Short Story Rejections And Manuscript Plans

Last month’s update was all about the heady, heights of getting a poem accepted by Ink Sweat & Tears. This the rejections have been rolling in, and by rolling in, I mean there were two of them. One poetry rejection, and another polite decline for my short story ‘The House on Lime Street.’ The poetry submission was a simultaneous submission, so the poems are out elsewhere and I’m going to let those run their course before attempting any major edits and resubmitting elsewhere. ‘The House on Lime Street’ is another matter. This is rejection number nine for that particular story and it’s been through a number of edits each time. However, since the last redraft, I had a short story professionally edited by the fantastic Debbi Voisey and she passed on some particular hand tips for strengthening my short fiction. Along with a three am wake up, curtsey of my 9 and 1/2 month-old daughter, I’ve cobbled together what I believe to be a reasonable plan to make this piece into a publishable story. Tuesday is the deadline for the Bridport Prize so I’m hoping to have it ready to go out by then, and if it gets thrown back again, I can celebrate having the tenacity and stubbornness to rack up ten rejections on the same story.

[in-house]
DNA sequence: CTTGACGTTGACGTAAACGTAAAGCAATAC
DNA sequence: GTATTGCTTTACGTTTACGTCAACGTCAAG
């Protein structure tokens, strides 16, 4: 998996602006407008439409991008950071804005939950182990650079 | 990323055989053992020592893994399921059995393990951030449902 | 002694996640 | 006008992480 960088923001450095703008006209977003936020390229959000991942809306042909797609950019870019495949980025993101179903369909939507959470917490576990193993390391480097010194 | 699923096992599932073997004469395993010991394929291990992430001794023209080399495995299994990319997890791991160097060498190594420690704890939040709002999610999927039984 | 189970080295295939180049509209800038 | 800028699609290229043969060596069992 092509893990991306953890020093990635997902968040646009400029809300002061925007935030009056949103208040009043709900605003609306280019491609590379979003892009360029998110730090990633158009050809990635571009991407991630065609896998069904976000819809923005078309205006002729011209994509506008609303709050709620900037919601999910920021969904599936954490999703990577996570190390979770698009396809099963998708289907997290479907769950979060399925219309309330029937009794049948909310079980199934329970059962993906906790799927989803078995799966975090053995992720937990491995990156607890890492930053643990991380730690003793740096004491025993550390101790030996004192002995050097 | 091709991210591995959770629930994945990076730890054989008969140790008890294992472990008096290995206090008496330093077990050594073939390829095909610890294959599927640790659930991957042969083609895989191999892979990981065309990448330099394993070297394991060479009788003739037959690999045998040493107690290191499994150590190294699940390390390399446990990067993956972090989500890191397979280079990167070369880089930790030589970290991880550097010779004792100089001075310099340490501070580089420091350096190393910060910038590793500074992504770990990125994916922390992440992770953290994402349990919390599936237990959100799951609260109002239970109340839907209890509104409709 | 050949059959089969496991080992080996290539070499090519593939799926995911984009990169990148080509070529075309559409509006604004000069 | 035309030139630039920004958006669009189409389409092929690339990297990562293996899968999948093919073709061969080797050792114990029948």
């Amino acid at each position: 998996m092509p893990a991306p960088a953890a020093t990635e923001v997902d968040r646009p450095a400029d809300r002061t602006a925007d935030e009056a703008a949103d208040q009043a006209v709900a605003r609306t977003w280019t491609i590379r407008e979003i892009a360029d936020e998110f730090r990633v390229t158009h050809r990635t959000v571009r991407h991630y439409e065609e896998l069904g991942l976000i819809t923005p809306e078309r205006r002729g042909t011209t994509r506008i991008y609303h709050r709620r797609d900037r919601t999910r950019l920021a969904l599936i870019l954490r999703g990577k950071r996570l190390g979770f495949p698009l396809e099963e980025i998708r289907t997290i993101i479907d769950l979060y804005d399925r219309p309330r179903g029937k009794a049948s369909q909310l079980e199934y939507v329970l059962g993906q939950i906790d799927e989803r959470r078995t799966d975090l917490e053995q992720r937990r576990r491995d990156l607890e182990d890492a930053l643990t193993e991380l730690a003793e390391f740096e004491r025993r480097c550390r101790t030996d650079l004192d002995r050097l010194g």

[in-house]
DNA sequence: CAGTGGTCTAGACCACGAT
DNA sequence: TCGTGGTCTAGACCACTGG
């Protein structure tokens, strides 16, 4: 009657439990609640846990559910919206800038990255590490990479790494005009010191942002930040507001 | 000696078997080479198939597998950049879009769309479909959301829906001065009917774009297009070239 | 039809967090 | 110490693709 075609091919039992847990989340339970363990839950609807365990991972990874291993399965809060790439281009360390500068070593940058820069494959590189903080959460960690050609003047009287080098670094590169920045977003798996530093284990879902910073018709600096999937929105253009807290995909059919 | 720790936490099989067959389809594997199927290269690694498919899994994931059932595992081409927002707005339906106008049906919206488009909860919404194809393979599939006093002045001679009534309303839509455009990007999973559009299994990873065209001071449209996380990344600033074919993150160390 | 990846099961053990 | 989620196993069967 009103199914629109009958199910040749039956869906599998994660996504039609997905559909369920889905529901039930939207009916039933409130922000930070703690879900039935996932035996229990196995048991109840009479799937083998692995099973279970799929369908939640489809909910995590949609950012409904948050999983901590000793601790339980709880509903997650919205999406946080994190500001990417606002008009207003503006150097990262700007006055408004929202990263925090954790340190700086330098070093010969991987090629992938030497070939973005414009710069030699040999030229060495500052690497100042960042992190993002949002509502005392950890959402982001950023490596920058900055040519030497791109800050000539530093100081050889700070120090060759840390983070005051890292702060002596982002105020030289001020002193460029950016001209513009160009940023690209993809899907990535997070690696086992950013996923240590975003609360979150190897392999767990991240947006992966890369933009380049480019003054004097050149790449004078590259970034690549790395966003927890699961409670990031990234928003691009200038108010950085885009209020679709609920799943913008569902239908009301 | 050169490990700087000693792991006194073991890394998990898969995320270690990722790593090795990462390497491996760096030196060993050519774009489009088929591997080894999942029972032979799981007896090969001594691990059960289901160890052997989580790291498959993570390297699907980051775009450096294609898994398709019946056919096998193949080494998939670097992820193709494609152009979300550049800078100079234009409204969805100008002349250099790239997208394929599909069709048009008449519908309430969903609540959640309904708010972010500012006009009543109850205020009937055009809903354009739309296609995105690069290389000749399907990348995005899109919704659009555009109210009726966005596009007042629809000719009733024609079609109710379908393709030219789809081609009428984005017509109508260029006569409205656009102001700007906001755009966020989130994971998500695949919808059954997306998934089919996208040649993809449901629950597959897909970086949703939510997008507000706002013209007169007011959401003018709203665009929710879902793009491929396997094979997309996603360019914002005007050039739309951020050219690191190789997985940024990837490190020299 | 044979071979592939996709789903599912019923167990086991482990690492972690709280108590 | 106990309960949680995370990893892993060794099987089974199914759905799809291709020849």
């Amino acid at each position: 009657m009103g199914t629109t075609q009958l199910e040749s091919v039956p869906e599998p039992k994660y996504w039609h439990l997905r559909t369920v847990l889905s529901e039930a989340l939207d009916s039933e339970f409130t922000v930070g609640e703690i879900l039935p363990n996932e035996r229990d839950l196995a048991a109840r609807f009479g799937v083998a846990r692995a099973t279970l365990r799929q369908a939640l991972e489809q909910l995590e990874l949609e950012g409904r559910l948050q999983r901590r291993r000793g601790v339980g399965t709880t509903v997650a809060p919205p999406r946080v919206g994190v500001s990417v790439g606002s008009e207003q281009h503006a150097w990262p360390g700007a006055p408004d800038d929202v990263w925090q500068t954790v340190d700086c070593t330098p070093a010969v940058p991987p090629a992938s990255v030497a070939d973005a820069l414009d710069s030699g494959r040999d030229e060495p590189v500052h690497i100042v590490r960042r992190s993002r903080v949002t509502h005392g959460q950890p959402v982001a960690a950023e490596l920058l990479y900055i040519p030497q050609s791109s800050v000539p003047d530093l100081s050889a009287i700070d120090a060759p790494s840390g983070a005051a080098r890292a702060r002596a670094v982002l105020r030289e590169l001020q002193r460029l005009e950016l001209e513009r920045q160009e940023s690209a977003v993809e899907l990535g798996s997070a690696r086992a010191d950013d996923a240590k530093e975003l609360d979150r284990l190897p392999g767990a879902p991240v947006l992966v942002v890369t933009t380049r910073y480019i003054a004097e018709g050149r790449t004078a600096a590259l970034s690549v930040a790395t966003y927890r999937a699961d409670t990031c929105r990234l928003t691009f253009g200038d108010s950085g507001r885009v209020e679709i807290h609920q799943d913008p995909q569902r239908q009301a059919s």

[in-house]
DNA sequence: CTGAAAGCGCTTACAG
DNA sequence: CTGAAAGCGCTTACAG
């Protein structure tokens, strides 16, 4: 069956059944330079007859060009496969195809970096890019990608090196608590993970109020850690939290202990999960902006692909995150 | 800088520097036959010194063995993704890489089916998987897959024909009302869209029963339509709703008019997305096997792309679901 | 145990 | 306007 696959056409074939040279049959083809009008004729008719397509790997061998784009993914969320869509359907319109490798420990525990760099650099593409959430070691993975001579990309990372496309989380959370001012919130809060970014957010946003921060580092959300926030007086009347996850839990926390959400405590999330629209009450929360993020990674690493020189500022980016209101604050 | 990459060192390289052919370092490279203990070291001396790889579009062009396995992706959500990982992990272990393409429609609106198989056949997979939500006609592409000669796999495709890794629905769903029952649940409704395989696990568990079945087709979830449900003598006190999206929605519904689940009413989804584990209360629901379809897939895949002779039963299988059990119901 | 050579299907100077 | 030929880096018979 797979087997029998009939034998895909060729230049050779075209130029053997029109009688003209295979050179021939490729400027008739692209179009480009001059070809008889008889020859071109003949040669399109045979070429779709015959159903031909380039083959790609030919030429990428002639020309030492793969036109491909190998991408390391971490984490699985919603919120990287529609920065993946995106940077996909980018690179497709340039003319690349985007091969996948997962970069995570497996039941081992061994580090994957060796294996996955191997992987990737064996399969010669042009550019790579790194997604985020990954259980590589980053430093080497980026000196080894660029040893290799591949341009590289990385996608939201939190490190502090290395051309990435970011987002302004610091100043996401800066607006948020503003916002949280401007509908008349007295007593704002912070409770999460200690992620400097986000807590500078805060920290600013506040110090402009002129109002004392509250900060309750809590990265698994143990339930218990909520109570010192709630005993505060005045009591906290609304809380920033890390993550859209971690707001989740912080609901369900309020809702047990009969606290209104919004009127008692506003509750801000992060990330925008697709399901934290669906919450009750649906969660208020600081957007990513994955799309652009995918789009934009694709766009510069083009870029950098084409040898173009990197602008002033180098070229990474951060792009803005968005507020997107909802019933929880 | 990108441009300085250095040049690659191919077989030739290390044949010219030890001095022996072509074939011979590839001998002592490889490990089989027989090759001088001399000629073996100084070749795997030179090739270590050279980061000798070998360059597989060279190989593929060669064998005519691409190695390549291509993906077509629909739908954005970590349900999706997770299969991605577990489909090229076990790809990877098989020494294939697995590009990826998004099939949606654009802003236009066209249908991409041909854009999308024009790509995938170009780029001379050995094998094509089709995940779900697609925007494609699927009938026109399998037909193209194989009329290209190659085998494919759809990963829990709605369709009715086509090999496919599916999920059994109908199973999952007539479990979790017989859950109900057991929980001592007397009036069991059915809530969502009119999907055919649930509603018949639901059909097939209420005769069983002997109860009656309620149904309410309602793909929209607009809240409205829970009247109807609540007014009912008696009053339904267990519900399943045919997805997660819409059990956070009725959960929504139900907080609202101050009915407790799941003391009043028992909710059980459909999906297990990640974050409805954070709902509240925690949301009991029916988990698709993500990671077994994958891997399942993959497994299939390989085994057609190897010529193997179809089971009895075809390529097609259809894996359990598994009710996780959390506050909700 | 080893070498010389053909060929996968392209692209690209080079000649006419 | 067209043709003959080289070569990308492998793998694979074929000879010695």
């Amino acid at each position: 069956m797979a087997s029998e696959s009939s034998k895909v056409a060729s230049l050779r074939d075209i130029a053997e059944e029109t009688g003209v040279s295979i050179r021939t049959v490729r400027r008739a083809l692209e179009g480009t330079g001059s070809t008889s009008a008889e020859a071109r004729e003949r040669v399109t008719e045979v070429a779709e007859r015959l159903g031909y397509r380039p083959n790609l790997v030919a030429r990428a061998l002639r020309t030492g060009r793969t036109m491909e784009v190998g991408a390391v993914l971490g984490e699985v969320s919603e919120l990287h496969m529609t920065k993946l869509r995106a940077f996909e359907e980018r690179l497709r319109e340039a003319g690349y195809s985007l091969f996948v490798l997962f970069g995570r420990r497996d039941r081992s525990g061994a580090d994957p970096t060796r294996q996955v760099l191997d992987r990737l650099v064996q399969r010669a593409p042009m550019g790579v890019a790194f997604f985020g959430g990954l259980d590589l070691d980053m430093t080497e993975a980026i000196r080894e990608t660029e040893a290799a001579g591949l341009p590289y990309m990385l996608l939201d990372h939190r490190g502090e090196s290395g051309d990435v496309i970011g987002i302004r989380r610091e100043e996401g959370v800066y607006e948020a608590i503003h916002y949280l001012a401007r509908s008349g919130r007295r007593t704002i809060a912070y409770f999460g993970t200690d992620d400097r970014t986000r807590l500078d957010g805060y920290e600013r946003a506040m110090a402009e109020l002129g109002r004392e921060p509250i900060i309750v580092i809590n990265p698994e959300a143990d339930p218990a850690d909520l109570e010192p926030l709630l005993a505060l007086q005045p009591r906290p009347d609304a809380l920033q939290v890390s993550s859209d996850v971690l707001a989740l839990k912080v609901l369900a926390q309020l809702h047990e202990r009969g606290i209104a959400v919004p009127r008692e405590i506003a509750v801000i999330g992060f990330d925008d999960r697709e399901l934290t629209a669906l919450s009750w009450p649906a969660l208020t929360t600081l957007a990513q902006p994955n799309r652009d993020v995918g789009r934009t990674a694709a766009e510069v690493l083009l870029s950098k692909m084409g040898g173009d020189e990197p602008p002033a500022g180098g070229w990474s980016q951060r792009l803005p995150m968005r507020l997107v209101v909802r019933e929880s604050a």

At the moment I seem to be in the middle of a hectic writing phase. Yesterday I hit 15,000 words of my current novel after not working on it for a couple of weeks post holiday. I wrote 20,000 words in March and April but I found that I’d managed to skip from one major event to the next and missed all the connecting bits, so I’ve returned to the start to fill those in. 

Last weekend was the Stafford Literature Festival where I read as part of their poetry event. There were some fantastic networking opportunities, and I had some time to kill before the readings, as I accidently turned up an hour early. I met the director of Fawn Press and found out that they have June submission window for poetry pamphlets. This is fantastic timing as my pamphlet ‘Stone Tongued’ (previously called Water, Witches and Women) is really close to being finished. I now need to polish up the poems and decide what order they should go in, before sending it off for judgement. If you’re wondering where the inspiration for this collection came from, I stumbled across the story of Kathryn Garner who was tried and found innocent of witchcraft in Shrewsbury, Shropshire. She’s not mentioned in my blogpost about the history of Shropshire witchcraft as I wasn’t able to track down any of the source material for myself, but I did write her into a poem which was published by Riverbed Review. I then started looking for other women in history and myth that had been mistreated in an attempt to give their voices a place to be heard. 

Putting together a manuscript has the added bonus of giving me chance to review all the poems that are going into it. I’ve not sent out any poetry submission this month, (I’ve only sent off one submission full stop), so I will be checking the Robin Houghton spreadsheet of poetry journals to see who I can start throwing poems at. I’ve allocating the first two wees of June as poetry weeks, so I don’t run myself into the ground trying to finish this short-story and get poems sent off to journals.